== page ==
Courtroom gavel. (Getty Images)
Using the term “Jim Crow juries” to describe the divided panels that sent an untold number of Louisianians to life imprisonment, the Promise of Justice Initiative announced Wednesday that it’s pushing for the retroactive application of an April U.S. Supreme Court ruling that declared split juries in felony trials unconstitutional.
Between 1898 and 2019, Louisiana allowed defendants to be sent to prison — even life imprisonment — if two of the 12 members of a jury remained unconvinced of their guilt. The law making non-unanimous verdicts valid was one of many laws formed during the horribly oppressive Jim Crow era in the South and was drafted during a Louisiana constitutional convention organized to preserve white supremacy.
The criminal justice reform organization is spearheading a litigation campaign involving 150 lawyers that will seek to win new trials or outright freedom for inmates who were convicted under the rules the nation’s highest court has now outlawed. The group announced Wednesday that it has filed its 30th petition on behalf of a Louisiana inmate condemned to prison by jurors who didn’t reach consensus on his guilt.
“Jim Crow juries are systemic racism defined: a law written by white supremacists that continues to deprive thousands of predominantly Black Louisianians of their liberty,” Jamila Johnson, the managing attorney for PJI’s Jim Crow Juries project, said Wednesday. “Amid a national reckoning against institutionalized racism, Jim Crow juries are a monument to white supremacy that must be torn down. “
In its next term, the Supreme Court is set to rule on whether its April ruling in Ramos v. Louisiana should apply retroactively. But the PJI’s position is that Louisiana’s prosecutors and lawmakers don’t need to wait for a ruling from the court. The Louisiana Legislature could pass a law mandating that the ruling apply to those already imprisoned or the state’s district attorneys could decide to review the non-unanimous guilty verdicts their prosecutors won.
In addition to announcing that it had filed petitions for 30 inmates, the Promise of Justice Initiative also filed a “friend of the court” brief with the U.S. Supreme Court on behalf of a Baton Rouge man serving life for aggravated rape, two counts of aggravated kidnapping and five counts of aggravated robbery. Much of that brief is dedicated to the group’s argument that revisiting all the relevant cases wouldn’t overwhelm the court system.
“In reality, this Court’s ruling in favor of Petitioner would likely require reversal of approximately sixteen hundred convictions. That means, retroactive application of Ramos will increase the number of criminal cases in Louisiana by less than 2%. The majority of these cases will either be resolved with a plea agreement or dismissed. Even assuming a rate of retrials that is ten times the current trial rate, the net effect of retroactive application will be one additional jury trial per year per assistant district attorney, spread over two years.”
Speaking of the state’s district attorneys, Johnson said, “I would hope that we could be partners moving forward to fix this historic wrong together, but I also am realistic and understand that that’s probably going to be a stretch or for them. But I would encourage them to consider what their role is. They didn’t have a choice when the law required that 10-2 and 11-1 lead to a conviction.” But they have a choice now, she said. “Help right this wrong.”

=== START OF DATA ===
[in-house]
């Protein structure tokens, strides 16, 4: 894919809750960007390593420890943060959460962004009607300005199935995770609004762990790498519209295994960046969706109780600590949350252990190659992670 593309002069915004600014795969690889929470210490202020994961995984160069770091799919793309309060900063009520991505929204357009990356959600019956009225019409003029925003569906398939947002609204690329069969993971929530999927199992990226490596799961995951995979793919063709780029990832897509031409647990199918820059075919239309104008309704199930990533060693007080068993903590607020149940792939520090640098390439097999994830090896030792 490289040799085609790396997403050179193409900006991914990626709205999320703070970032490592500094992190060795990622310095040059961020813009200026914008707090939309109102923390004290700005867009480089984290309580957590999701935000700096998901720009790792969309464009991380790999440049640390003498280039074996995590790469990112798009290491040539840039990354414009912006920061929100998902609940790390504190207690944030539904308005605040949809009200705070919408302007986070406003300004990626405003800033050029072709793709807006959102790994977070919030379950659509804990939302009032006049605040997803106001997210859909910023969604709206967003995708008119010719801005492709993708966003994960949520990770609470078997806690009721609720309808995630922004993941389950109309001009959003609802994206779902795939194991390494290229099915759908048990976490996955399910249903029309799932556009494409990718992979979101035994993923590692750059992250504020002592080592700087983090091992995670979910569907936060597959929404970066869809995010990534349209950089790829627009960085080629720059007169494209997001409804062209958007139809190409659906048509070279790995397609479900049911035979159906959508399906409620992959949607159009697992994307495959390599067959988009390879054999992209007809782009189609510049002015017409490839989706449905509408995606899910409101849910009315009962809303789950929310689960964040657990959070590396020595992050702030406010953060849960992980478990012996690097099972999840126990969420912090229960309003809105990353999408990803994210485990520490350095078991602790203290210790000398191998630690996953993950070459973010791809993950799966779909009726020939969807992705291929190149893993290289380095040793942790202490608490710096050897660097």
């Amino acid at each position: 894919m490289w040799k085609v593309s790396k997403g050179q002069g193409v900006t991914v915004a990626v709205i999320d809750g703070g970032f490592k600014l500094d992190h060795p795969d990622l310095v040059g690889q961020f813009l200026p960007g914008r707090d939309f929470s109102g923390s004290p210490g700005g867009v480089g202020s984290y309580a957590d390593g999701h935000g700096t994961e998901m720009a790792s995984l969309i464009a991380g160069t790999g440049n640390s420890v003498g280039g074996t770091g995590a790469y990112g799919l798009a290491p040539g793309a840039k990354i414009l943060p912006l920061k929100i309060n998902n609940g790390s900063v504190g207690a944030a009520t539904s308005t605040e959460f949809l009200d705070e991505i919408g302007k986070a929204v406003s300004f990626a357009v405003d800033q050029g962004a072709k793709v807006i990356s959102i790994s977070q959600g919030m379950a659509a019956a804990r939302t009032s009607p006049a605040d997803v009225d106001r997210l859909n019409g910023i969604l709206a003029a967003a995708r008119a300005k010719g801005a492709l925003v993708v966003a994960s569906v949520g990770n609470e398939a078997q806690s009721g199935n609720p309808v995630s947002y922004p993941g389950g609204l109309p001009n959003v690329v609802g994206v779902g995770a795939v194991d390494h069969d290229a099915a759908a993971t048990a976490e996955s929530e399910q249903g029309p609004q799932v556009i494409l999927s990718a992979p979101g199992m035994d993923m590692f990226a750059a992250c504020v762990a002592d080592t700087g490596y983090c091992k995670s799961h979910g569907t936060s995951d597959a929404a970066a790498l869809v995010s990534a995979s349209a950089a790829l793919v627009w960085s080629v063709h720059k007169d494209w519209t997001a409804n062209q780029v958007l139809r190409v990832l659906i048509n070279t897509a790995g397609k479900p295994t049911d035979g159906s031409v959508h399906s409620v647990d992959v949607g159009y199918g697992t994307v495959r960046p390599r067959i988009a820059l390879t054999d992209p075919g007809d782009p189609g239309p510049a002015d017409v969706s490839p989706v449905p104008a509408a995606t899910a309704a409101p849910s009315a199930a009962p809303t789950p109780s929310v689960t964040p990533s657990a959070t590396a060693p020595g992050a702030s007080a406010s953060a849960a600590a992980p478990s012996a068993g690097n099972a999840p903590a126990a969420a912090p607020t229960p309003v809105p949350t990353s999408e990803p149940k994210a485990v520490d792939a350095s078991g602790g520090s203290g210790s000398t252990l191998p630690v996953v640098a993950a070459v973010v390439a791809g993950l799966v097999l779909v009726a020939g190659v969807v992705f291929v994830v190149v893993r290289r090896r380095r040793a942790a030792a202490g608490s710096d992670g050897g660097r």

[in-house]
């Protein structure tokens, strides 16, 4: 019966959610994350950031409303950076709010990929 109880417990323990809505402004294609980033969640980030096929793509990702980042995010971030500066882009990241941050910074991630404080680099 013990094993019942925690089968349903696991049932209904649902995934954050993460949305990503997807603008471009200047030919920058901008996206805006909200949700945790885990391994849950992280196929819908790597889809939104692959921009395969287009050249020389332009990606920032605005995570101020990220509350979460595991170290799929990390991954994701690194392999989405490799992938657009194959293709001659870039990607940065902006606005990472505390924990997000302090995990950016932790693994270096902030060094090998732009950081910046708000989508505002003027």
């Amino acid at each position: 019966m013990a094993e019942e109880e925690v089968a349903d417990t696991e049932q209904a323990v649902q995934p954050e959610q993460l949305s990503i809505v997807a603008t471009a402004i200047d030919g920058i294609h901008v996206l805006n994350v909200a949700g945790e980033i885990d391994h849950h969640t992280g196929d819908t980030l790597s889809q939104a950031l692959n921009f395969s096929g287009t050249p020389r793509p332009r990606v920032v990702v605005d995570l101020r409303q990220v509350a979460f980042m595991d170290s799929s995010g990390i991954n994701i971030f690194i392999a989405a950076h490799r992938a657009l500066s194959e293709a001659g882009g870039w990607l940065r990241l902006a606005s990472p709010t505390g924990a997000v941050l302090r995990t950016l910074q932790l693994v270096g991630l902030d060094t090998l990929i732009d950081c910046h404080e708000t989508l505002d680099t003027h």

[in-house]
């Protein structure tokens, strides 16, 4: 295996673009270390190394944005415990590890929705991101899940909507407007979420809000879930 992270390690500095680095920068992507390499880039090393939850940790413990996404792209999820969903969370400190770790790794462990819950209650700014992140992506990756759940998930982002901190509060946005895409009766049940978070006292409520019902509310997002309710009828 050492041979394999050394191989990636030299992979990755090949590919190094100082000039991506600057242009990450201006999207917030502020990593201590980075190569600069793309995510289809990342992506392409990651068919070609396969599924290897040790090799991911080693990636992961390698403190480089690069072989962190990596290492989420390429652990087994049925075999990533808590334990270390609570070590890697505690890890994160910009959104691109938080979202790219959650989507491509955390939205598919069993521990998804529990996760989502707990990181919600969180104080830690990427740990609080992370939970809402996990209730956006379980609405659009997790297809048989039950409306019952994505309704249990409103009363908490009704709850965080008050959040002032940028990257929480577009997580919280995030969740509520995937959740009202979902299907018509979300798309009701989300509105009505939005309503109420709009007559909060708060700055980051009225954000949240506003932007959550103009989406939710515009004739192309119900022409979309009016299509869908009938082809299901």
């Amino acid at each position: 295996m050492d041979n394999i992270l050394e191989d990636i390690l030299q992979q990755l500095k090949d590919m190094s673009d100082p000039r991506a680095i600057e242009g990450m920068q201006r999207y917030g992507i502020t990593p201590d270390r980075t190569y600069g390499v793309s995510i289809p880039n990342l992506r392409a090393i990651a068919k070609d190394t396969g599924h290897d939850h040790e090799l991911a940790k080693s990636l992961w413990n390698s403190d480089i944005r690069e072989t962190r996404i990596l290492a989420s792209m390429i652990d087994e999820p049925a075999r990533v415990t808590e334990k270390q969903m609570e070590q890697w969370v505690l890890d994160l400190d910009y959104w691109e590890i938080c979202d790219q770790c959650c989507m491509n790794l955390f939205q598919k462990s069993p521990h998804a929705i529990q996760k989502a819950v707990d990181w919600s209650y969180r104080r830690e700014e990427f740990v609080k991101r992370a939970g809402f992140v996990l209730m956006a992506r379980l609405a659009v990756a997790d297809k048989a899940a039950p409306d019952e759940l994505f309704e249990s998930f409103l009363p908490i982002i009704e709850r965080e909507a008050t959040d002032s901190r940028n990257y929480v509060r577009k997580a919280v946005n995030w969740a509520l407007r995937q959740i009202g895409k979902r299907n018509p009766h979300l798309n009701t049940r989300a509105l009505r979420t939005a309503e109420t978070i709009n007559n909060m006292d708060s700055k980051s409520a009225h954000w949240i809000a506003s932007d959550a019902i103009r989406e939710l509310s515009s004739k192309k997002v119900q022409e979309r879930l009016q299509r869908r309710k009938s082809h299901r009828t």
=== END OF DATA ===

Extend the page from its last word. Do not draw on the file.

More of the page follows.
The Louisiana District Attorney’s Association decided not to oppose Amendment 2, the 2018 ballot initiative that voters approved requiring unanimous jury verdicts for felony convictions, but Loren Lampert, the executive director of the LDAA said Wednesday afternoon that the association has not taken a position on the question of Ramos v. Louisiana being applied retroactively.
Lampert said he’d heard that PJI had filed a brief with the Supreme Court but that he hadn’t yet had an opportunity to read it. However, he said that the state’s district attorneys haven’t been thinking “ideologically” but “logistically.”
Applying the ruling retroactively, Lampert said, “means revisiting 20, 30-year-old murder cases with 20, 30-year-old evidence.” He said the state’s district attorneys want to think of both sides of the equation and do what’s fair for the victim and the accused.
In Wednesday’s brief, PJI says its found some instances where non-unanimous juries returned a guilty verdict in 30 minutes or less. That suggests that jurors in the majority didn’t give the dissenters time to explain why they didn’t think the defendant was guilty. And why would they? Johnson, the managing attorney for PJI, said that in their instructions to jurors, judges would often tell them, “When you get to 10, you’re done.”
The short deliberations can indicate that there never was debate, but, Johnson said, “On the other hand, it’s just as interesting to think about the people who deliberated really long periods of time because that meant that for really long periods of time they couldn’t even get to 10-2. They were still hanging out at 9-3 and eventually someone changed their vote to get the 10-2.”
Because the law allowed 10-2 verdicts and because juries were often instructed that they needed no more than 10 votes, there are many survivors and relatives of victims for whom a 10-2 verdict represents what little justice they got, and this movement to free or retry everybody convicted by a split jury might cause them some anxiety.
“I would never pretend to put myself in anyone’s individual spot as they’re dealing with grief or dealing with what it is like to have felt victimized in in such a way,” Johnson said, “but we are really hoping that survivors and families of victims can have a conversation, too, about how we as Louisianans heal from this practice.”
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